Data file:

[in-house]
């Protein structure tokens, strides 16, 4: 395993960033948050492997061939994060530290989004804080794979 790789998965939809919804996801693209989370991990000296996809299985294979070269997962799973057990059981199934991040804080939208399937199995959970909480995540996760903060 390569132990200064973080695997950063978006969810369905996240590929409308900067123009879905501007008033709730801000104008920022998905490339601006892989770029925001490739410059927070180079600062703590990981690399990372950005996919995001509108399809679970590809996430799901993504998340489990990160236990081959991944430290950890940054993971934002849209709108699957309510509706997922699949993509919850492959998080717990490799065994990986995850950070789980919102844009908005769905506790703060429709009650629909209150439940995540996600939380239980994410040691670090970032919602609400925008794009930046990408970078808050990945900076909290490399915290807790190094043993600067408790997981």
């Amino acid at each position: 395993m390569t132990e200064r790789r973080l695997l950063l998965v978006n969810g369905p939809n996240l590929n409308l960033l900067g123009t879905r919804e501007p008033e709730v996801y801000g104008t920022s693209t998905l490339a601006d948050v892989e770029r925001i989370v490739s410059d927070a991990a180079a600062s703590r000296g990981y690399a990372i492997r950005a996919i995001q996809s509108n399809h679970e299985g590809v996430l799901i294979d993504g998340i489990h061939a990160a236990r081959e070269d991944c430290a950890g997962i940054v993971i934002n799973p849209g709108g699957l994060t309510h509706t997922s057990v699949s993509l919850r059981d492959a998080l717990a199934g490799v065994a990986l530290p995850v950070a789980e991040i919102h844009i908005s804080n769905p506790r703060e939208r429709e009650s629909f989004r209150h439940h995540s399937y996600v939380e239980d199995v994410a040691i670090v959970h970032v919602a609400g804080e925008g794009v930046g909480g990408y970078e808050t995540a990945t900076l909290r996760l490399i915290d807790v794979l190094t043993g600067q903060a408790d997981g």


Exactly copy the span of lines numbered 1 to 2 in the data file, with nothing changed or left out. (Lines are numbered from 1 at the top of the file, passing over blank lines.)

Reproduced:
[in-house]
């Protein structure tokens, strides 16, 4: 395993960033948050492997061939994060530290989004804080794979 790789998965939809919804996801693209989370991990000296996809299985294979070269997962799973057990059981199934991040804080939208399937199995959970909480995540996760903060 390569132990200064973080695997950063978006969810369905996240590929409308900067123009879905501007008033709730801000104008920022998905490339601006892989770029925001490739410059927070180079600062703590990981690399990372950005996919995001509108399809679970590809996430799901993504998340489990990160236990081959991944430290950890940054993971934002849209709108699957309510509706997922699949993509919850492959998080717990490799065994990986995850950070789980919102844009908005769905506790703060429709009650629909209150439940995540996600939380239980994410040691670090970032919602609400925008794009930046990408970078808050990945900076909290490399915290807790190094043993600067408790997981």